DoomwatchTM vs. Timesizing®

Collapse trends - May, 2002
[Commentary] ©2002 Philip Hyde, The Timesizing Wire, Box 622, Cambridge MA 02140 USA (617) 623-8080


5/28/2002  headlines from hell -
  1. Where's the boom? - Beware the ideas of March, op ed by Paul Krugman, NYT, A23.
    [Krugman comments that it's not so much the presence of bad news, just the absence of good news, especially about signs of life in business investment. Maybe it's time businessmen looked back at neo-classical economics and the doctrine of the marginal efficiency of concentrated capital. When you concentrate that much spending power that tightly, sooner or later there's not enough circulation to sustain its value. How to centrifuge it most gradually and flexibly by market forces with only one planned adjustment? Reverse the surplus of labor and shortage of employment by flexible adjustment of the workweek.]

  2. Japan: Retail sales fall, Reuters via NYT, C4.
    [Oh no, not agaaain! Japan has a full-fledged deflationary depression under way and, until proud leaders admit it, there's no way they're going to implement the necessary structural reforms on the national level that they're now implementing only on the prefectural level in terms of work-sharing. But alas, reality often provides token "saves" that let the visionless continue business as usual. In this case, it's tomorrow's story about Japan's 5 largest automakers increasing production at their overseas plants last month to meet growing demand in US and Canada and elsewhere - "Japan: More autos built," by Ken Belson, 5/29/2002 NYT, W1.]

  3. Site rates charities on finances - Lets donors compare, evaluate stability -...But some question results, by Bruce Mohl, Boston Globe, C1.
    [Aside from the fact that some of these "non profit" CEOs are making $352K (Harvard U) and $475K (Dana Farber Cancer Institute) and the website doesn't seem to penalize them for that, there's the big background consideration that any economy that relies for vital functions on capricious charity is to that extent lethally flawed.]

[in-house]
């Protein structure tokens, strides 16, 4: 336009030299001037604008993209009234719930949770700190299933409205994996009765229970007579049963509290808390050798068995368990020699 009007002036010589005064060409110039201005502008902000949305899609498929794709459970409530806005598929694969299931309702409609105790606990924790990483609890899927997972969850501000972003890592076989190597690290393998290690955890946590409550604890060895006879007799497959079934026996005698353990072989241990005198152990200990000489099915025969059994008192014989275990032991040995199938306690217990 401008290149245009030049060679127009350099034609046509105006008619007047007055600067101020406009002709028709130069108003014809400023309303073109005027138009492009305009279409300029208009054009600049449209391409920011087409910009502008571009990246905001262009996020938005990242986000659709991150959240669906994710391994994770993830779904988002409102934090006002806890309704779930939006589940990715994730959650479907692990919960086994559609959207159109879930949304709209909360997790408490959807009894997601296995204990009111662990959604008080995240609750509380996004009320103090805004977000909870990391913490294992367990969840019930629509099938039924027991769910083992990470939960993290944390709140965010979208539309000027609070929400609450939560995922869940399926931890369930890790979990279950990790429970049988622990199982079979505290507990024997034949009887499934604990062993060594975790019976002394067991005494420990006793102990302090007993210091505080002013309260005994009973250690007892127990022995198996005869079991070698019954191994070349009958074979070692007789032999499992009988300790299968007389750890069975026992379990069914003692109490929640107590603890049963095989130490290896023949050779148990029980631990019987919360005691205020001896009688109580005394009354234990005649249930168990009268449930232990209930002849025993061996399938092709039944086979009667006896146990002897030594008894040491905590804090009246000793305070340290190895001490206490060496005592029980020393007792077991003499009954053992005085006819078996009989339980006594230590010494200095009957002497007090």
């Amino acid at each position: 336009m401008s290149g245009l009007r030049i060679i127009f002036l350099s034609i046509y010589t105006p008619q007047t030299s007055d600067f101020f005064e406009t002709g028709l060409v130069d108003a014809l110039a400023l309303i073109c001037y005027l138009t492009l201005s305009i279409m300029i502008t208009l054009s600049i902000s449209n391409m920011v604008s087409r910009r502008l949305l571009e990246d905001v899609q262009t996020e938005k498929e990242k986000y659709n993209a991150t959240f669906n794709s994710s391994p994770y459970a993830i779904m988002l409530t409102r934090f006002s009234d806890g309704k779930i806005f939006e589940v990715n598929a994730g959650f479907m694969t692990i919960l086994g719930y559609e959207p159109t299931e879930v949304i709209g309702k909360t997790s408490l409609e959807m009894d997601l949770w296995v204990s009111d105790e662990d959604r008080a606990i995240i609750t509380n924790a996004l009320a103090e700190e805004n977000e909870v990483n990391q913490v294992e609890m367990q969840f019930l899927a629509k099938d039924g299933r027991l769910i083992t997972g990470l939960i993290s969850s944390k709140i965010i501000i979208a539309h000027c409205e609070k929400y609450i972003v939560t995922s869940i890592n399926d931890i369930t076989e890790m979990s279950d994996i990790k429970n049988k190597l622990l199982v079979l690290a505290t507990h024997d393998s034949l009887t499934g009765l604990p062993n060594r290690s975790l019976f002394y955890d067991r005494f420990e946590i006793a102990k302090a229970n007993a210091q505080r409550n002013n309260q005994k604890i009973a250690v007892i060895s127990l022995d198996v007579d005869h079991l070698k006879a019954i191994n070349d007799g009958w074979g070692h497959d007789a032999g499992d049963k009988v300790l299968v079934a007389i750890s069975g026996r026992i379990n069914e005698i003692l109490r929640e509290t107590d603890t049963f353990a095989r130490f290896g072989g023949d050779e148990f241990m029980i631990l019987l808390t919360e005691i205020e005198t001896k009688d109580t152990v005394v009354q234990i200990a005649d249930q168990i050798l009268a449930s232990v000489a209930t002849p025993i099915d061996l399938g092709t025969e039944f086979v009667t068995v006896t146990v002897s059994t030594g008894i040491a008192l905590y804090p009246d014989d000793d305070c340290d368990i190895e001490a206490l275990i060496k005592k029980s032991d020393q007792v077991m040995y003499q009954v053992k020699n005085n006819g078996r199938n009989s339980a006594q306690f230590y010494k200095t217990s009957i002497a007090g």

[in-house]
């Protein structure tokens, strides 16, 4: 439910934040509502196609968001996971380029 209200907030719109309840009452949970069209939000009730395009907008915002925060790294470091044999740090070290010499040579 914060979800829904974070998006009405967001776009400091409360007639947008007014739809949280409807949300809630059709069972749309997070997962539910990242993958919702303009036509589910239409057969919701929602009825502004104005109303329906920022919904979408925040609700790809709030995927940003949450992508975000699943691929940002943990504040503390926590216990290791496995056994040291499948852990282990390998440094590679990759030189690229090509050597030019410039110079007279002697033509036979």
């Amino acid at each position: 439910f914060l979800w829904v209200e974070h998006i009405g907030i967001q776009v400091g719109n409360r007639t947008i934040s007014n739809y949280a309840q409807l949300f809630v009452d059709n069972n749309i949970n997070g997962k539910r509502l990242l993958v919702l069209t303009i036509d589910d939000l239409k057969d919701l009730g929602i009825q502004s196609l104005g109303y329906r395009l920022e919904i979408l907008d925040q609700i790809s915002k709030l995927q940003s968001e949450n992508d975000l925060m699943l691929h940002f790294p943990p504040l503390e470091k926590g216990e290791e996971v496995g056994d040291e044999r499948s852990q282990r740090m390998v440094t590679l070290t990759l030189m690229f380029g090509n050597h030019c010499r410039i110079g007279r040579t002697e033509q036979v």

4. Employees at plant on Hudson [River] defend nuclear reactors' safety, by Winnie Hu, NYT, A19.
    [Well, as Grannie used to say, "We believe you but thousands wouldn't." Give it up, you morons. From insiders, we've heard about your drug usage, sexual escapades in the "hot" zone, and the architectural masterplan that led some of your pipes into one side of a wall never to appear on the other side. This technology suits the surface of a star like our Sun, not a planet like our Earth. By the way, who are you victimizing with your 30,000-year-radioactive refuse these days?]

  5. Number of foster parents drops, report finds - False charges of abuse are cited among the reasons for the decline, NYT, A17.
    [And in the background, the disgraceful fact that it's much easier for many Americans to adopt South American or Chinese unwanted babies than American unwanted babies.]

  6. Thieves steal homeowners' identities and their equity - Arranging fraudulent sales or loans and pocketing proceeds, by Adam Clymer, NYT, A12.
    [More on this scary battlefront while our law enforcement workforce wastes its time on victimless crimes like recreational drugs and the adult sex trade]
    ...The creativity of identity thieves is almost endless.... Identity theft carries only a three-year maximum sentence.